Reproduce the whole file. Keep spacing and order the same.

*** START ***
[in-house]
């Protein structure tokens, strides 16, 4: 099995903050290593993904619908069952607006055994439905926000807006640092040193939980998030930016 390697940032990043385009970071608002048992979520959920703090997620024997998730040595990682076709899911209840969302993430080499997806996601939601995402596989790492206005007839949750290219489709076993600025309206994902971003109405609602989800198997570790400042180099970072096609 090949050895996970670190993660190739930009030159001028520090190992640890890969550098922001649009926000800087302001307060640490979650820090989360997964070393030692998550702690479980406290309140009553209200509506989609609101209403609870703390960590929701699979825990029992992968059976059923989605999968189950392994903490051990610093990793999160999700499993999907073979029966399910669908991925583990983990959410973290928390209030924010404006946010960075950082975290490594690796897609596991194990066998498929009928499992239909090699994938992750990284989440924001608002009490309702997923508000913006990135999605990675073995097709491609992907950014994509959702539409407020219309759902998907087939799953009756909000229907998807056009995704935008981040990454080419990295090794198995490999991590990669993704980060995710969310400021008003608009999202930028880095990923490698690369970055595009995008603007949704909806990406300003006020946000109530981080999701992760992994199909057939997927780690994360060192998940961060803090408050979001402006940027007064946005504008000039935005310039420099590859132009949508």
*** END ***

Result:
[in-house]
């Protein structure tokens, strides 16, 4: 099995903050290593993904619908069952607006055994439905926000807006640092040193939980998030930016 390697940032990043385009970071608002048992979520959920703090997620024997998730040595990682076709899911209840969302993430080499997806996601939601995402596989790492206005007839949750290219489709076993600025309206994902971003109405609602989800198997570790400042180099970072096609 090949050895996970670190993660190739930009030159001028520090190992640890890969550098922001649009926000800087302001307060640490979650820090989360997964070393030692998550702690479980406290309140009553209200509506989609609101209403609870703390960590929701699979825990029992992968059976059923989605999968189950392994903490051990610093990793999160999700499993999907073979029966399910669908991925583990983990959410973290928390209030924010404006946010960075950082975290490594690796897609596991194990066998498929009928499992239909090699994938992750990284989440924001608002009490309702997923508000913006990135999605990675073995097709491609992907950014994509959702539409407020219309759902998907087939799953009756909000229907998807056009995704935008981040990454080419990295090794198995490999991590990669993704980060995710969310400021008003608009999202930028880095990923490698690369970055595009995008603007949704909806990406300003006020946000109530981080999701992760992994199909057939997927780690994360060192998940961060803090408050979001402006940027007064946005504008000039935005310039420099590859132009949508």